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  • Writer's pictureDavid Avery

Performance Measurement: You’re Doing It All Wrong

Here are seven common pitfalls to avoid!

5 min read



If you are an analyst, or an analytics leader in your organization, a large part of your role likely consists of establishing the metrics, targets, and overall performance measurement strategy for your organization.


The basic practice is pretty straightforward: come up with a few (or a bunch of) KPIs, calculate the actuals, hopefully compare them to something, come to a conclusion, and if you’re lucky, take action.


So why does performance measurement become such a complicated topic for many organizations? How do metric sets and benchmarks get so lost in translation? Why are certain outcomes a not-so-pleasant surprise?


Oftentimes, it’s because — frankly — businesses are measuring their performance incorrectly.


I’m not talking about the particular metrics you choose. Marketing inquiries, net new opportunities, churn, planned vs. forecasted pipeline, year-over-year revenue growth, attrition, and all the industry standards need not be abandoned. I’m not suggesting you reinvent any wheels. Instead, I’m talking about how you measure performance, not whatyou measure.


Let’s consider the most common pitfalls of performance measurement and how you can avoid them:

  1. Focusing too much on the past Don’t just look at last quarter and year-over-year. Instead, pair past views with a view that looks at the current quarter or future quarter. Isolate a few leading indicators or build predictive models (even if they are simple excel models) that can help you get ahead of downturns at their onset and avoid underperforming before it happens.

  2. Defaulting to growth This is related to focusing on the past. Sometimes growth doesn’t tell the whole story. If you didn’t grow as much as you did last year, is it really that bad if your budget was also cut in half? Likewise, at some point in the product life cycle, triple digit growth isn’t sustainable as your product and company matures. Also, it is beneficial to keep in mind that not all types of growth are created equal. For example, if you’re growing website traffic entirely through SEM and not organically, then you aren’t getting the most bang for your buck and are potentially failing to generate the highest quality leads further down the funnel.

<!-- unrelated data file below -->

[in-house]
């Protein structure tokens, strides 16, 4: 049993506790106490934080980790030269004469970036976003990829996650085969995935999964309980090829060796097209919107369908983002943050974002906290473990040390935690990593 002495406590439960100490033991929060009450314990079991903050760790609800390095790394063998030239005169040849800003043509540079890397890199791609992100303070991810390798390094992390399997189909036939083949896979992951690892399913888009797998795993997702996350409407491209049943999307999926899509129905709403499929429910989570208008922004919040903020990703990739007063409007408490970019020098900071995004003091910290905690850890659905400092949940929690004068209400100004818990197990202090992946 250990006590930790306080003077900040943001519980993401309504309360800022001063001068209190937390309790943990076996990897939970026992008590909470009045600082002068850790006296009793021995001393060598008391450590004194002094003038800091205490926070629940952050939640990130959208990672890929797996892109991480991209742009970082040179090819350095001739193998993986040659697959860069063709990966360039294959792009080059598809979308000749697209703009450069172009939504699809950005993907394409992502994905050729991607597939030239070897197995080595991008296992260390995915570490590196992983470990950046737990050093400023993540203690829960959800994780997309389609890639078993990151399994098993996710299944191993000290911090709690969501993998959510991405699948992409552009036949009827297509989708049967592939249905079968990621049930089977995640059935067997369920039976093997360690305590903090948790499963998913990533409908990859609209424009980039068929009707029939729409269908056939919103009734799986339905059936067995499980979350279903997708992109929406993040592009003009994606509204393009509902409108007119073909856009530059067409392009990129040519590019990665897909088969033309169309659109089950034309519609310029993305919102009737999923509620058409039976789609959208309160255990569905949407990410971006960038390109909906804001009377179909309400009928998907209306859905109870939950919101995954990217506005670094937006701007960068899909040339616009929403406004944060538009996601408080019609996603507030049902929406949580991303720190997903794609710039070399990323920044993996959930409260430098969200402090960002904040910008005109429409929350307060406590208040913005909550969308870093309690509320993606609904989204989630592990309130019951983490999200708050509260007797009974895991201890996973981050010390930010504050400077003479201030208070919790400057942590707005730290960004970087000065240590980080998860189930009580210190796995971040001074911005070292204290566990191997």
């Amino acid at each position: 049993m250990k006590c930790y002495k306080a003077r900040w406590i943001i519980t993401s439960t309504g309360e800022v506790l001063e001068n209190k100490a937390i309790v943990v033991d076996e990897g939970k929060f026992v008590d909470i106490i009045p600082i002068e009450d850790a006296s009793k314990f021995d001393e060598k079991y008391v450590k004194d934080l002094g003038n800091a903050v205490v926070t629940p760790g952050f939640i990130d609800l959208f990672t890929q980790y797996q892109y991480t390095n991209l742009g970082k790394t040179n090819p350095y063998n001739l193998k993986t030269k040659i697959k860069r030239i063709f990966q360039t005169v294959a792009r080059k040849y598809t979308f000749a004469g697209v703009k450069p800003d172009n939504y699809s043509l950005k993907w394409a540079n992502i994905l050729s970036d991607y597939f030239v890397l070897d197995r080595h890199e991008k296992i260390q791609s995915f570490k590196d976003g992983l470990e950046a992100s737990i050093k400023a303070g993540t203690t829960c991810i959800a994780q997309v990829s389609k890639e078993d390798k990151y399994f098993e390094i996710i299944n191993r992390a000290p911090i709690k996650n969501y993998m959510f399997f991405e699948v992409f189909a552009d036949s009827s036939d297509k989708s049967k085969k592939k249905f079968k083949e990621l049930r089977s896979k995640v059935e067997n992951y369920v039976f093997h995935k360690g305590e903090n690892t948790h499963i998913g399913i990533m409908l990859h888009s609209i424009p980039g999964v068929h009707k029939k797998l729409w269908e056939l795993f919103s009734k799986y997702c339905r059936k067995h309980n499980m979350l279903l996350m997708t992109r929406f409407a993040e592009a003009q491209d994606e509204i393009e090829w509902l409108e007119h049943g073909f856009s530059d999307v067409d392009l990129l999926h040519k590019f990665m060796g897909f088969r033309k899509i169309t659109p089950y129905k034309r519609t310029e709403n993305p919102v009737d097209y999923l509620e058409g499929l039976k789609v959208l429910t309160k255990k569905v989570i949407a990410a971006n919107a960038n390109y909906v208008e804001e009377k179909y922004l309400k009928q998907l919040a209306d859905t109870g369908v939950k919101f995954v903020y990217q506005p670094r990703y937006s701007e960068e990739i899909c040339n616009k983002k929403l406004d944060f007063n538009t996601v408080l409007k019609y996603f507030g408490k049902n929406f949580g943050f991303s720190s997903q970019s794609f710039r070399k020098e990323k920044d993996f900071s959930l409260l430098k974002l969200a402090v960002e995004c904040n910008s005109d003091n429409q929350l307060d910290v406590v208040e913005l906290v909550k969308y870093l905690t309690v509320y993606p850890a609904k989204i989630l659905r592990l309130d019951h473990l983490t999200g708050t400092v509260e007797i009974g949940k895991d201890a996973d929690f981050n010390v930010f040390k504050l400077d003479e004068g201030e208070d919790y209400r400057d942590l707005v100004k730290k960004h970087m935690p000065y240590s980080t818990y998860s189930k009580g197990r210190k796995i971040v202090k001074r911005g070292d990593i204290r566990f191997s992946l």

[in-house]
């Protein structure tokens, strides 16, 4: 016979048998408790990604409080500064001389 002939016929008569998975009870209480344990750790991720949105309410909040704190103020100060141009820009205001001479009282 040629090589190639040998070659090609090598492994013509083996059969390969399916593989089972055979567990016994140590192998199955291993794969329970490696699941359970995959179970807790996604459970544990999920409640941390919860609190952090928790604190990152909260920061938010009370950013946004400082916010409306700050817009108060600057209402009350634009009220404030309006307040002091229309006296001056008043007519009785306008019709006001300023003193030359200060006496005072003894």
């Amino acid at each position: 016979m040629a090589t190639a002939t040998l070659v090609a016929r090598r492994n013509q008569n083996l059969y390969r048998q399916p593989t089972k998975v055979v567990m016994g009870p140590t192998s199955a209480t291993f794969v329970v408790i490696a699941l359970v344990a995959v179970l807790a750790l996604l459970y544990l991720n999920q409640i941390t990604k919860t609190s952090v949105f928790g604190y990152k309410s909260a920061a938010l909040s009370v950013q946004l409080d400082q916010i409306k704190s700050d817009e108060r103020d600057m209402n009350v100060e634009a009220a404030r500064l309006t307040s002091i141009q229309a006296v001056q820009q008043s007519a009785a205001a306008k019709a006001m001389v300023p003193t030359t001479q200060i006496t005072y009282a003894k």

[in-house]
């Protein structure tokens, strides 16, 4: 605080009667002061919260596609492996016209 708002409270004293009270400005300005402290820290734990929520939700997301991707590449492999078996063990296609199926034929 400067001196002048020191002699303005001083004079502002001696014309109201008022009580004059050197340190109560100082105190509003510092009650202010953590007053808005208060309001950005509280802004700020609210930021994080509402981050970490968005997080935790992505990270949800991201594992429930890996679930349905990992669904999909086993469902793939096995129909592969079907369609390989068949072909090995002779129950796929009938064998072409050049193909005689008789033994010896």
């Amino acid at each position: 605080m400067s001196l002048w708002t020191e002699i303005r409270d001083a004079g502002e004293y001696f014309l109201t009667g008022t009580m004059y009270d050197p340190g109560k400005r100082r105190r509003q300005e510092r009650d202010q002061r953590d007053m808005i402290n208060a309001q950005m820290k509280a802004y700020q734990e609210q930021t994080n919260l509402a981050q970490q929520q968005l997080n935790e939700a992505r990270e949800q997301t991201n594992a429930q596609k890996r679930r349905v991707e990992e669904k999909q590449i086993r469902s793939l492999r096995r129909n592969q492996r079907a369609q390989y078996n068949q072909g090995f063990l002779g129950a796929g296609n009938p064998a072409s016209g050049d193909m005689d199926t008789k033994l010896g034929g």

3. Staying in your own world This is a common mistake: setting your internal benchmarks based on last year’s or some previous period’s performance (i.e., defaulting to growth). This approach works best for companies with no competition and 100% market share, which is basically… no one. Ultimately the performance that matters most is how you perform in the marketplace. Do your research. Purchase competitive intelligence. Bring in objective third-party agencies. There are many ways to figure out not only if are you better than you were, but also if you are the best in your field and if not, how far away you really are.

  4. Participating in the analytics popularity contest This is where I provide a balance to #3 above. Yes, look outward: read blogs like this one (shameless plug, I know) to understand best practices and get ideas, but do so cautiously. You have to remember that not every metric will work for every company. Profit margin isn’t as critical for a growing company. Customer Lifetime Value won’t do you much good if you can’t figure out who your customers are first. Do you have the executive level buy-in necessary to hold X business unit accountable for Y target? Make sure that the metrics you choose are the right fit for your company’s data, processes, and culture.

  5. Searching for the silver bullet There is no one measure to rule them all. Performance measurement becomes useless when the performance can be artificially achieved, and dare I say, manipulated. To avoid this, diversify your metrics, don’t focus on just one. For example, if ROI is your only metric, a $50 deal could have the same ROI as a $500,000 deal, but surely one is more valuable than the other. Having a set of metrics helps tell the whole story rather than focusing on a singular one, and protects against gaming the system.

  6. Forgetting that timing is everything The key to stakeholder adoption is to make your metrics digestible and actionable for daily use. Performance measurement cannot be an afterthought for decision makers or a report card that they dread getting every three months. Turn those quarterly numbers into something that leadership can use daily or weekly so that there are no surprises by the end of the period.

  7. Not keeping the romance alive in your measurement strategy This might be the most important one. Once you’ve done all of the above, do it all over again every so often. Sticking to the same metrics for too long without refining the definition based on learnings, or keeping up with the most current analytics innovations within your space can quickly lead to your data-driven company becoming unknowingly obsolete. Measurement has to be relevant to be useful. Retiring an old metric or introducing a new one can also have the added benefit of disrupting business-as-usual and lessening the risk of data desensitization.

Finally, a bonus tip. Words to live by: performance measurement is not about quantity only, but also quality. At a minimum, be sure that you’re measuring growth of the right metric.

These are some of the best practices we employ in our performance measurement strategy at Optimax and the same ones we share with our clients.



Originally posted on qlik.com/blog



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